And replace it with guns maybe ?

  2. So, President Bernie denounces the treaty and then directs his AG to remove MJ from the schedules.

    1. Oh sure. Imagine the commotion if a president denounced a treaty.

      1. The treaty itself provides for its own denunciation. Even tiny Bolivia denounced it so as to allow coca-leaf chewing.

        1. Then the Bolivians re-ratified the treaty, this time with a reservation that native peoples could chew coca leaves. So if the drug warriors pressure the Pres to get back into the treaty regime, he could do so with Senate approval and with reservations in favor of dope or whatever.

      2. As opposed to an not ratified (not even submitted for ratification) ‘agreement?’

        Yeah, it could be a problem, but realistically the only remedy would be impeachment.

        Assuming a President Bernie to begin with, do you really think anyone would try to impeach over that action?

  3. It’s not clear to me how de-scheduling via executive action would violate the Single Convention any more than a legislative approach would. The Convention simply requires prohibition, it doesn’t say anything about how that prohibition is enacted or modified internally.

    Also it’s kind of beside the point, given that places like Canada and Uruguay have repealed cannabis prohibition in direct violation of the Single Convention and haven’t been sanctioned for it. If it’s not enforced, how much of an “obligation” is it, really?

    1. The US law requires conformity to the treaty, not the other way round. Repealing that section of the law is an ordinary legislative action.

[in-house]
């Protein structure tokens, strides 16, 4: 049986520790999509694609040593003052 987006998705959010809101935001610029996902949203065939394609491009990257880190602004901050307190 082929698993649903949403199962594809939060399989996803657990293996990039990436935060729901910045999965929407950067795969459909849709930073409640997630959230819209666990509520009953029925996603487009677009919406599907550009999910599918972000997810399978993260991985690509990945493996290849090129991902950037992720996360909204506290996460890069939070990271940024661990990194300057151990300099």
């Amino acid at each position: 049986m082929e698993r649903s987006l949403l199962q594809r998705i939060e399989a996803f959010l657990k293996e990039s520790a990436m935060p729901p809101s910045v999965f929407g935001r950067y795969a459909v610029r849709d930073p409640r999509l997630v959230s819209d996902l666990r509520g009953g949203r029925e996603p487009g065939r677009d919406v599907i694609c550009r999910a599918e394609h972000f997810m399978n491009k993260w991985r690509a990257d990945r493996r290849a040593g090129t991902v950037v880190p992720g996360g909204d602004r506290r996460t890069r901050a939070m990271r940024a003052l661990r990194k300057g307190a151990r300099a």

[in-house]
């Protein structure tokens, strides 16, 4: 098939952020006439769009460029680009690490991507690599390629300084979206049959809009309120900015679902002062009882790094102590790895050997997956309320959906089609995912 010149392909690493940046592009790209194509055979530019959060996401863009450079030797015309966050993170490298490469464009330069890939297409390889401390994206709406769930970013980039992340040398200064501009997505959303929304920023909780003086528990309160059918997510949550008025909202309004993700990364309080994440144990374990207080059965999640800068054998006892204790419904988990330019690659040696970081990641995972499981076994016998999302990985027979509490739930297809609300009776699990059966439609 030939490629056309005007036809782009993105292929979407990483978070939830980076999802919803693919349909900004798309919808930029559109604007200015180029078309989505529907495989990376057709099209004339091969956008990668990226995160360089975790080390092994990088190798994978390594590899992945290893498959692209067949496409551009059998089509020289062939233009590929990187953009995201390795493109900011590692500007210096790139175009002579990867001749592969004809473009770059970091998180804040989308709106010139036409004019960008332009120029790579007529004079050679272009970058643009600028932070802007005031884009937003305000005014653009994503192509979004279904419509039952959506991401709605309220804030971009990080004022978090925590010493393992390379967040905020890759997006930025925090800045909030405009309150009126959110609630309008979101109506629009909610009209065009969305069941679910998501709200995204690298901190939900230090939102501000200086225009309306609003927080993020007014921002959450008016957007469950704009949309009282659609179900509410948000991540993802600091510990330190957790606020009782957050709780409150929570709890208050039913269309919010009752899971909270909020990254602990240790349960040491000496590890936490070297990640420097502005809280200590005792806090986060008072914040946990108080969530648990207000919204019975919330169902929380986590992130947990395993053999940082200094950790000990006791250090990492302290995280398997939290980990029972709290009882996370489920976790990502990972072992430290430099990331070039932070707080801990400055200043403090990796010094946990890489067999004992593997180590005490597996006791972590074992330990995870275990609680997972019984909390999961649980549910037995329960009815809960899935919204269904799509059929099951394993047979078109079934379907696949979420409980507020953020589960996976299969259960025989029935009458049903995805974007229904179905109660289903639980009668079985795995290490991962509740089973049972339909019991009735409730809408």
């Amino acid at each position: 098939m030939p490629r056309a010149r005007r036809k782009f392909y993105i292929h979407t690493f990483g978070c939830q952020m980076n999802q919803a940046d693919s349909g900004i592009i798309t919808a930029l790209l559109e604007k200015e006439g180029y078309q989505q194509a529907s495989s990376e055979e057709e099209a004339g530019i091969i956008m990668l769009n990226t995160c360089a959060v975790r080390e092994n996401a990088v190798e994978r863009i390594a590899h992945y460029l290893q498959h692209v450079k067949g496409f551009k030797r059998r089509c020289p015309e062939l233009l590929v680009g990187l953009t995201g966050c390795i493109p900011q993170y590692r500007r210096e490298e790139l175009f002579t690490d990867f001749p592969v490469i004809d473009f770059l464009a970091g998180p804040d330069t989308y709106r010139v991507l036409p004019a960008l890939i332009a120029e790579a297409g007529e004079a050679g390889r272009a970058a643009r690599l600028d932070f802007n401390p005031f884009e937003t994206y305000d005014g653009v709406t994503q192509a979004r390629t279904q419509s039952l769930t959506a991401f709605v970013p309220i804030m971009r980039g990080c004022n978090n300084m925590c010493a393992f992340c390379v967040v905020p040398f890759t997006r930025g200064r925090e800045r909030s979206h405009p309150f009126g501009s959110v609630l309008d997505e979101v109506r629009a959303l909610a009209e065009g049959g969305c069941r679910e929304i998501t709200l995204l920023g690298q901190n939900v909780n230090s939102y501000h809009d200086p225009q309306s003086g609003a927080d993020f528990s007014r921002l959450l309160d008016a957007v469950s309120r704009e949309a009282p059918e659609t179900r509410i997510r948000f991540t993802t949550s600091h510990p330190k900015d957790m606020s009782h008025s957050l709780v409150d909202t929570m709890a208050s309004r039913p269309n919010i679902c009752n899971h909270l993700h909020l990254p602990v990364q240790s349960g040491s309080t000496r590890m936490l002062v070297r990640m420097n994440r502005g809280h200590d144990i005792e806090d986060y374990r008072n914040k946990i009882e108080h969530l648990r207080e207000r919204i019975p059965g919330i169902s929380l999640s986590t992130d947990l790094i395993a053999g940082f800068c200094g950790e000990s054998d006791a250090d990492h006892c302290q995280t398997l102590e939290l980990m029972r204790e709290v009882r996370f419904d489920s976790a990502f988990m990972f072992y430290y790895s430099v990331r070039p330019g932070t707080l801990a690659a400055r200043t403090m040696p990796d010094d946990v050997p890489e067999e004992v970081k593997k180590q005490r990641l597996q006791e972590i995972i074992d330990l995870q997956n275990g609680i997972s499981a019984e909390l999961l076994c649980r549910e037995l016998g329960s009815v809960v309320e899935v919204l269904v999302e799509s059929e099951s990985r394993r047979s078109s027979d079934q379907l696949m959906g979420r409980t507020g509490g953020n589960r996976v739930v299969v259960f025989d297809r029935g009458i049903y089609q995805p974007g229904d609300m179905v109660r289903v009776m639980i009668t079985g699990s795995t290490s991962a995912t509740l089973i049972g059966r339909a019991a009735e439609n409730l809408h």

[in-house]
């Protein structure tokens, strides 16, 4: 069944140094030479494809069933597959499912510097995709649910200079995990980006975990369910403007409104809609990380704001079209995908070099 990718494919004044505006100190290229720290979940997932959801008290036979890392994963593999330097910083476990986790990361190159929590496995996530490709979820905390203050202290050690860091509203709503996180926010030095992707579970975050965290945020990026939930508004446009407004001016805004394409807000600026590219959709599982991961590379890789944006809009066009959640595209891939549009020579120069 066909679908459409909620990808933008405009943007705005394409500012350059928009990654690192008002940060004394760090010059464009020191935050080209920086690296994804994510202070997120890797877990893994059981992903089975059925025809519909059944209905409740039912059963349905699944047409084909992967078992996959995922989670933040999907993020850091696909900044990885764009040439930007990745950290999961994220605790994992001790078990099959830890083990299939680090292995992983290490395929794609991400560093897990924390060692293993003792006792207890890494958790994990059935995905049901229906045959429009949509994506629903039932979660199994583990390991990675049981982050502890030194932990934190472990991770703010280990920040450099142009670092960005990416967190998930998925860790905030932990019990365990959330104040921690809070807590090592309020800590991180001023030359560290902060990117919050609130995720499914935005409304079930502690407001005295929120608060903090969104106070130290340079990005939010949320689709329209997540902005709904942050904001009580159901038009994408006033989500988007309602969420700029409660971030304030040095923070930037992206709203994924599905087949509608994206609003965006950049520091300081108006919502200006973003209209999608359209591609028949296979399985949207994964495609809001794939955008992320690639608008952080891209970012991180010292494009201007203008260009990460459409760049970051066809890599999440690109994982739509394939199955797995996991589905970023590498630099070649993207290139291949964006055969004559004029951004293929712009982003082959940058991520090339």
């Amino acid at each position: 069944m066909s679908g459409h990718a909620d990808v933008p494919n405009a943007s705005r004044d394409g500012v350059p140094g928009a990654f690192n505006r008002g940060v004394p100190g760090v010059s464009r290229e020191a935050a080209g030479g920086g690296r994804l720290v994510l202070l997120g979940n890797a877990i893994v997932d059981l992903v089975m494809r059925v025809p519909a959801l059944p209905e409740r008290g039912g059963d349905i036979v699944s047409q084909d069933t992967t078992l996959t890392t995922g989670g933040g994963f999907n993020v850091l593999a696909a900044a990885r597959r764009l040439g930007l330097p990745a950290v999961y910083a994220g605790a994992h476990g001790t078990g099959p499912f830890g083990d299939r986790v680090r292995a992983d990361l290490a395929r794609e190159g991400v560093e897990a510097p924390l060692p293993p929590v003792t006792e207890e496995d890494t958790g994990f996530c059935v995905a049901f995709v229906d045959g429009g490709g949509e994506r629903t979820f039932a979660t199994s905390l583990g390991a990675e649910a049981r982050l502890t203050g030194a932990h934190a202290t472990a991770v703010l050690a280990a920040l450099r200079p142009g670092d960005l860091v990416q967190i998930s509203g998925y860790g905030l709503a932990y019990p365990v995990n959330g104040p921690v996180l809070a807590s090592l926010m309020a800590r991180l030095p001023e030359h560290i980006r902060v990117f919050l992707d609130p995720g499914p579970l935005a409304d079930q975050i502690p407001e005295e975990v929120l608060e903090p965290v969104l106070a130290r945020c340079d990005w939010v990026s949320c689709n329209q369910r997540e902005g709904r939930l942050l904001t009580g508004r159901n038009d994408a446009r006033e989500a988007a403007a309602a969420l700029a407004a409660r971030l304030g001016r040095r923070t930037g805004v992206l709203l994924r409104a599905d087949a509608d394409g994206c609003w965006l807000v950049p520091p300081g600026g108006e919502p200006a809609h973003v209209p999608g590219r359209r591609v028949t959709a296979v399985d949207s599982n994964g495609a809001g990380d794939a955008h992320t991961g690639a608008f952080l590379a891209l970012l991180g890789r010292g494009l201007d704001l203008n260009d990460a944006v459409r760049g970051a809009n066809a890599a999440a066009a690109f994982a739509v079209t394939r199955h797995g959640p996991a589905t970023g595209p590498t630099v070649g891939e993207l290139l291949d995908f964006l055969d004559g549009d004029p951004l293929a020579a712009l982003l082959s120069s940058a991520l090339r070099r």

I believe the Supreme Court has ruled several times that treaties cannot override US law; but as the law shows, it is possible for US law to require following a treaty.

      1. “I believe the Supreme Court has ruled several times that treaties cannot override US law”

        More the opposite, the Supremacy Clause makes that clear.

  4. While the Controlled Substances Act generally gives the attorney general the authority to deschedule drugs

    The Controlled Substances Act is an unconstitutional abomination.

    Even the Prohibitionists knew that they needed a Constitutional Amendment to ban alcohol products in the USA. Constitutional interstate Regulation power is not prohibition power.

  5. Meh, Bernie Sanders will never be President now.

    He has a bad ticker. You might as well vote for his VP choice.

  6. Not to defend Bernie or anything, but I do think he could. If the drug treaties don’t hinder the states in legalizing pot, then they don’t hinder the feds. Might have to take steps to prevent drug tourism, but that’s minor.

    But it does bring up the point that a president doing this would indeed have to go before Congress and ask for a bill repealing the controlled substances act, and start negotiations to loosen and remove international drug treaties (treaties which prior presidents initiated).

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  8. He could also direct the change of priority for use of resources from the horrible nasty marijuana to say, crimes of violence. So not ‘really’ DE-classify it, just classify it as not worthy of a dime’s worth of federal tax money.

    1. Selective enforcement of laws is worse than suffering under bad laws.

      1. No, it’s not. Suffering is suffering. I’d rather somebody, anybody, not suffer than that everybody do.

        1. Yeah, I already knew you were big on the arbitrary rule of men and do not grok the principles involved.

  9. So it could be schedule 5. That means pharmacists could sell it to adults without a prescription, and you’d sign for purchases.